A daring attempt to graft a rogue piece of hardware onto a computer at a London branch of Spanish bank Santander could have drained millions of pounds (dollars) from its coffers, police said Friday, an indication of the potential for electronic crime to tear huge chunks off financial institutions' balance sheets.
London's Metropolitan Police and Santander said in a joint statement that 12 suspects were arrested Thursday following an attempt by a bogus maintenance engineer to install a keyboard-video-mouse — a device typically used to control several computers at once — onto one of the bank's computers at a branch located in a south London shopping center.
Few other technical details were released, but the statement said that the hardware would have allowed the transmission of the entire computer's desktop and "allowed the suspects to take control of the bank's computer remotely."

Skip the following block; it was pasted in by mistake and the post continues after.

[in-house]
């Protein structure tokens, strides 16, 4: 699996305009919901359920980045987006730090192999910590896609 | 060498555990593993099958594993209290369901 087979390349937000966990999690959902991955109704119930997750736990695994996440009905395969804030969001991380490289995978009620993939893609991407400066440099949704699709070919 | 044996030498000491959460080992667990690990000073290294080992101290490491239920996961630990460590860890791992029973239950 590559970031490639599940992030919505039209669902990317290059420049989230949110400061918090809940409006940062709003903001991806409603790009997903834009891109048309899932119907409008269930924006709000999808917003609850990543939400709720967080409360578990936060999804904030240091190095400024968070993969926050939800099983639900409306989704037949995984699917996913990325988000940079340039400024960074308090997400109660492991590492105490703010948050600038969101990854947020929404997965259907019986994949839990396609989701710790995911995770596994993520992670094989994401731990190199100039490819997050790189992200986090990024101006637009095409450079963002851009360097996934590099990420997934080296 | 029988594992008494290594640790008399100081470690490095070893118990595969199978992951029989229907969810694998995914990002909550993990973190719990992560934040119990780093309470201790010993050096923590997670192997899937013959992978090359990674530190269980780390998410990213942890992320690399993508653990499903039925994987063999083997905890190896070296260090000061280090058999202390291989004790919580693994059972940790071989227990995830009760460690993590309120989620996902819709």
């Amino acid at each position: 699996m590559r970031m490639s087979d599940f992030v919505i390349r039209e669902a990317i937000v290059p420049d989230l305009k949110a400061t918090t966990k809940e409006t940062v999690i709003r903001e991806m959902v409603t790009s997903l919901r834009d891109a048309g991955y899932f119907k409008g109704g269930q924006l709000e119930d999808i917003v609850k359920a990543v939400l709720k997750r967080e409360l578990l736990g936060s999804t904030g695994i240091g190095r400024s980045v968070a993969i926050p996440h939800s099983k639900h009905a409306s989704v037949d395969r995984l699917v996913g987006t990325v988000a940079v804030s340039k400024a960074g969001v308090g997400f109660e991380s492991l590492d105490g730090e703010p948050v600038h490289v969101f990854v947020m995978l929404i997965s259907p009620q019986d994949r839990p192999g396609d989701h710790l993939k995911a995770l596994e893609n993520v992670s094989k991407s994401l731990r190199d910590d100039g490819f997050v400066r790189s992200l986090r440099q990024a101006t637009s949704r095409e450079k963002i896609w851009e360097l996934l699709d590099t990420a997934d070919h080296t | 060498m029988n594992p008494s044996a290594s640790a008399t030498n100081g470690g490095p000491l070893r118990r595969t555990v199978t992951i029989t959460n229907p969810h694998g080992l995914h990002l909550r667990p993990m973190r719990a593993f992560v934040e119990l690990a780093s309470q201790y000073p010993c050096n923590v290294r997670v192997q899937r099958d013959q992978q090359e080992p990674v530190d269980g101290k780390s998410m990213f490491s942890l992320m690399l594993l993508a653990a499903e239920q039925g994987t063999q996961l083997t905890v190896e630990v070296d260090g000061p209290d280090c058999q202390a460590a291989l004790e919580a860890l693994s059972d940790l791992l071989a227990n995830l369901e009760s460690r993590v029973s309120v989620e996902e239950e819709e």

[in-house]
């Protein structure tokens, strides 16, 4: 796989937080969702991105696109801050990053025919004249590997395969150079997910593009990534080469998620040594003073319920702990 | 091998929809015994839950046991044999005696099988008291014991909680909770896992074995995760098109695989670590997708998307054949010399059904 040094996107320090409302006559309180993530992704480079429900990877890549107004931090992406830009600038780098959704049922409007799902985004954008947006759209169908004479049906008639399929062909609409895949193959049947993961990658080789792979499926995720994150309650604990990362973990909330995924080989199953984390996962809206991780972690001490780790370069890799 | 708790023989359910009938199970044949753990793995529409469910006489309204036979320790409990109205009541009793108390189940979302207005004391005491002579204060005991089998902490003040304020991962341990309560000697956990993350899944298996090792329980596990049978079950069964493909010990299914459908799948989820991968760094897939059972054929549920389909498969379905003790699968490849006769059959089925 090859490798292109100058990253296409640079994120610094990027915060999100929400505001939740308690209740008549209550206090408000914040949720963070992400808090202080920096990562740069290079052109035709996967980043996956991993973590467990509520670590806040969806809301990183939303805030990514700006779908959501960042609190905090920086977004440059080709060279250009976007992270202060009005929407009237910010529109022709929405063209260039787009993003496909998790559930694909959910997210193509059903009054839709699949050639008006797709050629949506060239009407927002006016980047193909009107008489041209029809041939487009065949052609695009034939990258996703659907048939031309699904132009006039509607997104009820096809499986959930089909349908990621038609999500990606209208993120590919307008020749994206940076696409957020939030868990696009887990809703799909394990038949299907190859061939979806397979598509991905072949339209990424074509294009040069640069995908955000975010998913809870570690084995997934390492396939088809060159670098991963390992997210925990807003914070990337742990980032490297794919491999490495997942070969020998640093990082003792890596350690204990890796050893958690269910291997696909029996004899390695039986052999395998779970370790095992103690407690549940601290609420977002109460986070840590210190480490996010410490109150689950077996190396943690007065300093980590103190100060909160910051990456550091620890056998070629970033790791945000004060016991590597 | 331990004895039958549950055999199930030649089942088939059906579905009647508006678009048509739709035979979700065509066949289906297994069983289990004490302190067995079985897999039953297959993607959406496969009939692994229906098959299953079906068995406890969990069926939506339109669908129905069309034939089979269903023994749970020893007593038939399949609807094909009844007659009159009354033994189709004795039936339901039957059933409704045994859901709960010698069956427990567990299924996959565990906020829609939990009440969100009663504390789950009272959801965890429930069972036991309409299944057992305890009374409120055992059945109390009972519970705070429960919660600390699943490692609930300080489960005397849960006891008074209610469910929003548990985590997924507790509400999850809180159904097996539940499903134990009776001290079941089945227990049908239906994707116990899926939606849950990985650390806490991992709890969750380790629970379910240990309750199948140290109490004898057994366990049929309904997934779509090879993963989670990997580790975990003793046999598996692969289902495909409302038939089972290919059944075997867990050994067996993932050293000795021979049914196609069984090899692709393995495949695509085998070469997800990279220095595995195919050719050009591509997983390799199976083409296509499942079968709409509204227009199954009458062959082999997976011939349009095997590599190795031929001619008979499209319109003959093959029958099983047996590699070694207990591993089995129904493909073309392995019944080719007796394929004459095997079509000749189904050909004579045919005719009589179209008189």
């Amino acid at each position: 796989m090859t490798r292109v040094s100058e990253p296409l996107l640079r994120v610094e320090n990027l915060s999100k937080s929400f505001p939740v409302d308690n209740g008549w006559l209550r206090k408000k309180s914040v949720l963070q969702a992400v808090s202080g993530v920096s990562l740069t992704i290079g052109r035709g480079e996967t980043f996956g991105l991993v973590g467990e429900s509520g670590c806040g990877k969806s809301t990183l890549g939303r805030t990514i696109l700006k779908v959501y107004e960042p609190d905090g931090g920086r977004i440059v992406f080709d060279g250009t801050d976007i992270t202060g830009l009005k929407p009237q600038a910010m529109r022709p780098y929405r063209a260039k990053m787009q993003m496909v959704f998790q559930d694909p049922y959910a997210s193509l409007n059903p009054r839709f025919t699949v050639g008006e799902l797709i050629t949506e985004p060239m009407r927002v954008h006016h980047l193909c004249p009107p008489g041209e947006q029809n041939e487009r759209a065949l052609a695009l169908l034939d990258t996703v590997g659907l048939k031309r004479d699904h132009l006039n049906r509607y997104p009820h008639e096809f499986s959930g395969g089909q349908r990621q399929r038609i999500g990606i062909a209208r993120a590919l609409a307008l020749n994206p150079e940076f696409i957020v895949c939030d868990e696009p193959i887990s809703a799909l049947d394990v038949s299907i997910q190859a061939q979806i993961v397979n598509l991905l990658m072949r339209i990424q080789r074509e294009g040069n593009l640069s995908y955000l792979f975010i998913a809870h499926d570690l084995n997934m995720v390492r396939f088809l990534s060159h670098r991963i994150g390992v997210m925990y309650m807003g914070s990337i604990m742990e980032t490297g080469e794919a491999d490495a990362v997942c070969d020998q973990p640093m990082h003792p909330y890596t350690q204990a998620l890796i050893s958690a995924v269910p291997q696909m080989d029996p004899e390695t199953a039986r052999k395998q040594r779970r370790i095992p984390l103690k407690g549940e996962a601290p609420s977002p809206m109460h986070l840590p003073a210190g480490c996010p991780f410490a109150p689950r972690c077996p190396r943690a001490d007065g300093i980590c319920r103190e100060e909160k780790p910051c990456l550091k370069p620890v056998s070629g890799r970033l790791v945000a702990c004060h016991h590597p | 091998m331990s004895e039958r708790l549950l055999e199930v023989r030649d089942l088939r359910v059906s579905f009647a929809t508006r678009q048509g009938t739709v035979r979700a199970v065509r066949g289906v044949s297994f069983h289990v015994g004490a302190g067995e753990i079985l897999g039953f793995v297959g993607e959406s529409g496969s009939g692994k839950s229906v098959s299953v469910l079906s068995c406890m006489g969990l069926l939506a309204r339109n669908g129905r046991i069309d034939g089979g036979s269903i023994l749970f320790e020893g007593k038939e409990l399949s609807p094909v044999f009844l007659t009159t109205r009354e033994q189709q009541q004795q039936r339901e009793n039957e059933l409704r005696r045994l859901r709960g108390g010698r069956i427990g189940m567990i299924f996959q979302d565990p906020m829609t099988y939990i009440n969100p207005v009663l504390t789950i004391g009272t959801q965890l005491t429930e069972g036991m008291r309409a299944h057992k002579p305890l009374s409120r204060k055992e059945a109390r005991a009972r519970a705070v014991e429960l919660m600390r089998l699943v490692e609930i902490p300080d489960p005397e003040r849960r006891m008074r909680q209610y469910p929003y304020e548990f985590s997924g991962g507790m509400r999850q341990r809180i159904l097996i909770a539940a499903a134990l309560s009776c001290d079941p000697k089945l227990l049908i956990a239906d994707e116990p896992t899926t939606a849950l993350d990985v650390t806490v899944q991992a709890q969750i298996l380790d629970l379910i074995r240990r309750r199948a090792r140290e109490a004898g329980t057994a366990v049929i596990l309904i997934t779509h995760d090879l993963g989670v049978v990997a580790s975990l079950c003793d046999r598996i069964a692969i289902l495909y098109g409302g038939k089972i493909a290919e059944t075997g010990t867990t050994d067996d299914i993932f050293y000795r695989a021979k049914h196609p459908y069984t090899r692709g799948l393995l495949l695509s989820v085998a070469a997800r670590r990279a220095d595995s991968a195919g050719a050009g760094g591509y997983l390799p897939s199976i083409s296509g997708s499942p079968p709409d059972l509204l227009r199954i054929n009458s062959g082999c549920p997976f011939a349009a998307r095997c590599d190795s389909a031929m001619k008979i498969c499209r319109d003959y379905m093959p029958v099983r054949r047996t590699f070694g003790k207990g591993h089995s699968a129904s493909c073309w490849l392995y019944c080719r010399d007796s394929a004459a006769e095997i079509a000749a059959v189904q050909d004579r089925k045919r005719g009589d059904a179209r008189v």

"This was a sophisticated plot that could have led to the loss of a very large amount of money from the bank," Detective Inspector Mark Raymond said in the statement. No money was ever withdrawn, but the force put the potential losses in the millions of pounds.
It's not clear from the statement whether the person masquerading as an engineer was arrested at the scene or when he tried to install the rogue software. Police said that all but one of the 12 suspects, ranging in age from 23 to 50, were apprehended in the same west London neighborhood.
The scale of the potential theft is another reminder of the massive amounts that can be stolen by tech-savvy criminals. U.S. Investigators say that one gang operating across 27 countries recently managed to steal $45 million in two separate sprees after compromising payment systems used by two Middle Eastern banks.
The suspects in the latest heist remain in custody. Police said searches were being carried out in six different locations in the greater London area. Santander said none of its staff were involved in the attempted heist.